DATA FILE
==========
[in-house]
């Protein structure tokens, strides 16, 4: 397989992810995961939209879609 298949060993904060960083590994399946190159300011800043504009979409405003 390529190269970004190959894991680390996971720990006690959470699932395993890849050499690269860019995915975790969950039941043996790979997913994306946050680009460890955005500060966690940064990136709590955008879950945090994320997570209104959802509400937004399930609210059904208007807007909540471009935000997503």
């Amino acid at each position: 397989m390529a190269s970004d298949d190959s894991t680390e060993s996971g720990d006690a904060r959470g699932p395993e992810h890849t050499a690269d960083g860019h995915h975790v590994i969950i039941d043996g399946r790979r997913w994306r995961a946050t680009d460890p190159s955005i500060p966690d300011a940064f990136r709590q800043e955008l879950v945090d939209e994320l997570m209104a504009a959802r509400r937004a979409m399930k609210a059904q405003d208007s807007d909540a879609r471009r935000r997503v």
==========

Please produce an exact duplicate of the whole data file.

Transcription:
[in-house]
């Protein structure tokens, strides 16, 4: 397989992810995961939209879609 298949060993904060960083590994399946190159300011800043504009979409405003 390529190269970004190959894991680390996971720990006690959470699932395993890849050499690269860019995915975790969950039941043996790979997913994306946050680009460890955005500060966690940064990136709590955008879950945090994320997570209104959802509400937004399930609210059904208007807007909540471009935000997503």
């Amino acid at each position: 397989m390529a190269s970004d298949d190959s894991t680390e060993s996971g720990d006690a904060r959470g699932p395993e992810h890849t050499a690269d960083g860019h995915h975790v590994i969950i039941d043996g399946r790979r997913w994306r995961a946050t680009d460890p190159s955005i500060p966690d300011a940064f990136r709590q800043e955008l879950v945090d939209e994320l997570m209104a504009a959802r509400r937004a979409m399930k609210a059904q405003d208007s807007d909540a879609r471009r935000r997503v």